Over 7,000 cattlemen and supporting agribusiness personnel converged on Phoenix, Ariz., last week for the 2018 Cattle Industry Convention and National Cattlemen’s Beef Association (NCBA) Trade Show. Here are a few of the things I heard during the event:
I heard an apology from the hotel desk clerk because it was so hot. Phoenix was having record-high January temperatures in the low 80s. When I had left the Milwaukee airport that morning, the temperature was 10°F. No apology needed.
I heard success stories of how ranchers came together with federal and state agencies to fight wildfires, build sage grouse populations, and make for a more sustainable environment.
Agencies such as the Bureau of Land Management and the U.S. Fish and Wildlife Service have not and are not always on most rancher’s Christmas card list, but that seems to be changing in areas where the entities are sitting down to discuss mutual goals over good coffee rather than shotguns. The results have been dramatic, and there’s even more optimism with the current administration for flexible decision-making.
I heard incredible success stories of beef business survival, including Kevin and Lydia Yon, Ridge Spring, S.C., who with faith, hope, prayer, 100 acres, and 100 female Angus built an extremely successful family-run ranch. Learn more at www.yonfamilyfarms.com.
I heard Joe Leathers, manager of 6666 Ranch, Guthrie, Texas, tell a moving story of drought survival. Even though they had to go to the extreme of selling some cattle and shipping most of the rest out of state in 2011 and 2012, they kept their 75 employees on the payroll in an effort to preserve businesses, schools, and livelihoods in the small Texas town. Leathers emphasized that every decision has long-term ramifications, which can’t be overlooked.
I heard some frustration from a hay producer in northern Utah who only averaged a bit over $100 per ton on 2017 production, with his best hay selling for only $135 per ton.
I heard from a western North Dakota farmer who gave full credit to 20 years of no-till cropping for beating the 2017 drought that gripped the Northern Plains. He said water-holding capacity on his fields was far better than his conventional farming neighbors, some of whom had total crop losses.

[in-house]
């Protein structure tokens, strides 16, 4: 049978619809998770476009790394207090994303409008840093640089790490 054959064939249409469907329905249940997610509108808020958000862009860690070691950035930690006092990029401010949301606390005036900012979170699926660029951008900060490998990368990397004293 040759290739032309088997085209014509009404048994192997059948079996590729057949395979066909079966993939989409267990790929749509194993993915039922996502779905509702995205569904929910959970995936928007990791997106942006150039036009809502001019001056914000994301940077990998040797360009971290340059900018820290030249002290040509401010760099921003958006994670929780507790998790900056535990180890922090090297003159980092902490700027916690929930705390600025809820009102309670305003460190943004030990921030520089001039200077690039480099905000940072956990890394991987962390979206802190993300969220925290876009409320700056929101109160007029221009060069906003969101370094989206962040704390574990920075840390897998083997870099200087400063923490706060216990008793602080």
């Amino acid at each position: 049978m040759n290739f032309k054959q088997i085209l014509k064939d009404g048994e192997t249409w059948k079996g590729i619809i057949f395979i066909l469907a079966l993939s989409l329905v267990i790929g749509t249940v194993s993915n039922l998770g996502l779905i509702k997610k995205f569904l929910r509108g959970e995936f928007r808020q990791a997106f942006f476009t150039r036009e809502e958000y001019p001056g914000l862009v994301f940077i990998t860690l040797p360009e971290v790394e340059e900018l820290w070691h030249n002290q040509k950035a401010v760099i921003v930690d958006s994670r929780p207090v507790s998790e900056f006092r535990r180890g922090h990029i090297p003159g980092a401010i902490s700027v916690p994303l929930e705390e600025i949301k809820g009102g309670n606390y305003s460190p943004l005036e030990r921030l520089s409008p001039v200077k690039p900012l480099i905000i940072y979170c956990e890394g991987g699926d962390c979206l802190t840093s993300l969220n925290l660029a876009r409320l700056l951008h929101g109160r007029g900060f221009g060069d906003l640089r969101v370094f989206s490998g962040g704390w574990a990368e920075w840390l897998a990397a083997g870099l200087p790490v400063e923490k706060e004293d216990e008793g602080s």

I heard that repeated mowing of a moderately weed-infested pasture ultimately results in a severely weed-infested pasture.
I heard that it took 38 years for 50 million radios to be sold. It took three hours for the same number of iWatches to go out the door.
I heard one “experienced” rancher say that when he was young, the last thing he wanted to be known as was a grass farmer. He was set on being a “cow puncher.” Through the years, he has learned to make grass production and environmental stewardship his top priorities.
I learned from Arizona rancher Chuck Backus that selecting cattle for feed efficiency can be markedly effective. Backus ranches in the Superstition Mountains, 30 miles from the nearest electric grid, and runs cattle on pastures comprised of minimal grass and rocks. Through generations of adaptation and careful selection, he has built a herd that performs equal or better to any in the nation.
I heard from Jim Taylor, chief marketing officer for Arby’s Restaurant Group Inc., how that company has experienced 25 percent growth in the past five years.
Finally, I heard a lot of optimism and upbeat chatter from the many attendees. Sure, as the latest Drought Monitor map indicates — it’s dry in a lot of places — but this group felt good about the cattle business, its future, and being cattlemen. Most indicated that they had enough forage to get through winter; then hope for spring rains.